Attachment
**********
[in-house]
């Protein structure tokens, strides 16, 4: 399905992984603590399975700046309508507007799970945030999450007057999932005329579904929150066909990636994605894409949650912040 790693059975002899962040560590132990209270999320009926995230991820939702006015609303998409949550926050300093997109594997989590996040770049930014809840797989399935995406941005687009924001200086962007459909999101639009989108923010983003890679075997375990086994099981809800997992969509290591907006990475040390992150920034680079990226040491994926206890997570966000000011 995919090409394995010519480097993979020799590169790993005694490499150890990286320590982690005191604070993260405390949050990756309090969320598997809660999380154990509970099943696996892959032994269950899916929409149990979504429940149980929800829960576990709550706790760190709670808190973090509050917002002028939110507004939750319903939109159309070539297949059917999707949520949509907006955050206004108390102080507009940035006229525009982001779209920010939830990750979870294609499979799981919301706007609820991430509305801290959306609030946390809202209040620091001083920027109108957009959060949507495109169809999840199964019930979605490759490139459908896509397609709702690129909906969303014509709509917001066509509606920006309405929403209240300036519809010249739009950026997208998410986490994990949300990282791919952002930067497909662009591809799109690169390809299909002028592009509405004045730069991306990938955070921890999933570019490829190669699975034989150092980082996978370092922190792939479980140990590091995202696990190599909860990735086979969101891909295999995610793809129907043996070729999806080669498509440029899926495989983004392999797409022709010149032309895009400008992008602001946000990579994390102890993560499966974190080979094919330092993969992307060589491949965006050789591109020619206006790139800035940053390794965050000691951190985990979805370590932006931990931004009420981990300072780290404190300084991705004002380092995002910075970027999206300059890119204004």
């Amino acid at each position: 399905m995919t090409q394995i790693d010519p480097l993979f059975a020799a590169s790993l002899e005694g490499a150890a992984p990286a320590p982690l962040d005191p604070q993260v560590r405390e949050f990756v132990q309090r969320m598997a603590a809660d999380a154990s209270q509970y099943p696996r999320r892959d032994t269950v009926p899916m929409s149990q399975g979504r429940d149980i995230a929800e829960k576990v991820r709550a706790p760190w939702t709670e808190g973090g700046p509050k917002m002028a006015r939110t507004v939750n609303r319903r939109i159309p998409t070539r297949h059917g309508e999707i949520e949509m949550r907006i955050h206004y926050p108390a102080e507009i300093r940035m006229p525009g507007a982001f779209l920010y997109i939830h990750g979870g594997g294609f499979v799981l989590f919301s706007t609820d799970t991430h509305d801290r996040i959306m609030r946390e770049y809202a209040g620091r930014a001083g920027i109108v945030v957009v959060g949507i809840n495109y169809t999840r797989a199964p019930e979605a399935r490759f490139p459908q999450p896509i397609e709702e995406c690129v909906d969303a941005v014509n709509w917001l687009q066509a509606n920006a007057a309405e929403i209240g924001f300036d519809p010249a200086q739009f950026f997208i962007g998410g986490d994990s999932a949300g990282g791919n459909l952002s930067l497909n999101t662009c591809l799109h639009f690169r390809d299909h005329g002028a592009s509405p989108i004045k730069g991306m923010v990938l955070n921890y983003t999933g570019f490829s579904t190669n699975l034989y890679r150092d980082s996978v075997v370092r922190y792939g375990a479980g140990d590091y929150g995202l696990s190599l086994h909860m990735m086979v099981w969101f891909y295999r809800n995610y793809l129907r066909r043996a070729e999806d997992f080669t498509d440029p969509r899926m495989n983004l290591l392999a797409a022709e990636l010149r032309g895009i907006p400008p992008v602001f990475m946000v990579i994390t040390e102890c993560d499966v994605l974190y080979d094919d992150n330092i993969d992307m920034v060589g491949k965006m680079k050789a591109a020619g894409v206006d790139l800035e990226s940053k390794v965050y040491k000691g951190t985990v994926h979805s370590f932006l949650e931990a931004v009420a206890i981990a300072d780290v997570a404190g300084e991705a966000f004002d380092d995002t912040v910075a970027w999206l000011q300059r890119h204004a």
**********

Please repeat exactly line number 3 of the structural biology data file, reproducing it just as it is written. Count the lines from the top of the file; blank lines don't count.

């Amino acid at each position: 399905m995919t090409q394995i790693d010519p480097l993979f059975a020799a590169s790993l002899e005694g490499a150890a992984p990286a320590p982690l962040d005191p604070q993260v560590r405390e949050f990756v132990q309090r969320m598997a603590a809660d999380a154990s209270q509970y099943p696996r999320r892959d032994t269950v009926p899916m929409s149990q399975g979504r429940d149980i995230a929800e829960k576990v991820r709550a706790p760190w939702t709670e808190g973090g700046p509050k917002m002028a006015r939110t507004v939750n609303r319903r939109i159309p998409t070539r297949h059917g309508e999707i949520e949509m949550r907006i955050h206004y926050p108390a102080e507009i300093r940035m006229p525009g507007a982001f779209l920010y997109i939830h990750g979870g594997g294609f499979v799981l989590f919301s706007t609820d799970t991430h509305d801290r996040i959306m609030r946390e770049y809202a209040g620091r930014a001083g920027i109108v945030v957009v959060g949507i809840n495109y169809t999840r797989a199964p019930e979605a399935r490759f490139p459908q999450p896509i397609e709702e995406c690129v909906d969303a941005v014509n709509w917001l687009q066509a509606n920006a007057a309405e929403i209240g924001f300036d519809p010249a200086q739009f950026f997208i962007g998410g986490d994990s999932a949300g990282g791919n459909l952002s930067l497909n999101t662009c591809l799109h639009f690169r390809d299909h005329g002028a592009s509405p989108i004045k730069g991306m923010v990938l955070n921890y983003t999933g570019f490829s579904t190669n699975l034989y890679r150092d980082s996978v075997v370092r922190y792939g375990a479980g140990d590091y929150g995202l696990s190599l086994h909860m990735m086979v099981w969101f891909y295999r809800n995610y793809l129907r066909r043996a070729e999806d997992f080669t498509d440029p969509r899926m495989n983004l290591l392999a797409a022709e990636l010149r032309g895009i907006p400008p992008v602001f990475m946000v990579i994390t040390e102890c993560d499966v994605l974190y080979d094919d992150n330092i993969d992307m920034v060589g491949k965006m680079k050789a591109a020619g894409v206006d790139l800035e990226s940053k390794v965050y040491k000691g951190t985990v994926h979805s370590f932006l949650e931990a931004v009420a206890i981990a300072d780290v997570a404190g300084e991705a966000f004002d380092d995002t912040v910075a970027w999206l000011q300059r890119h204004a």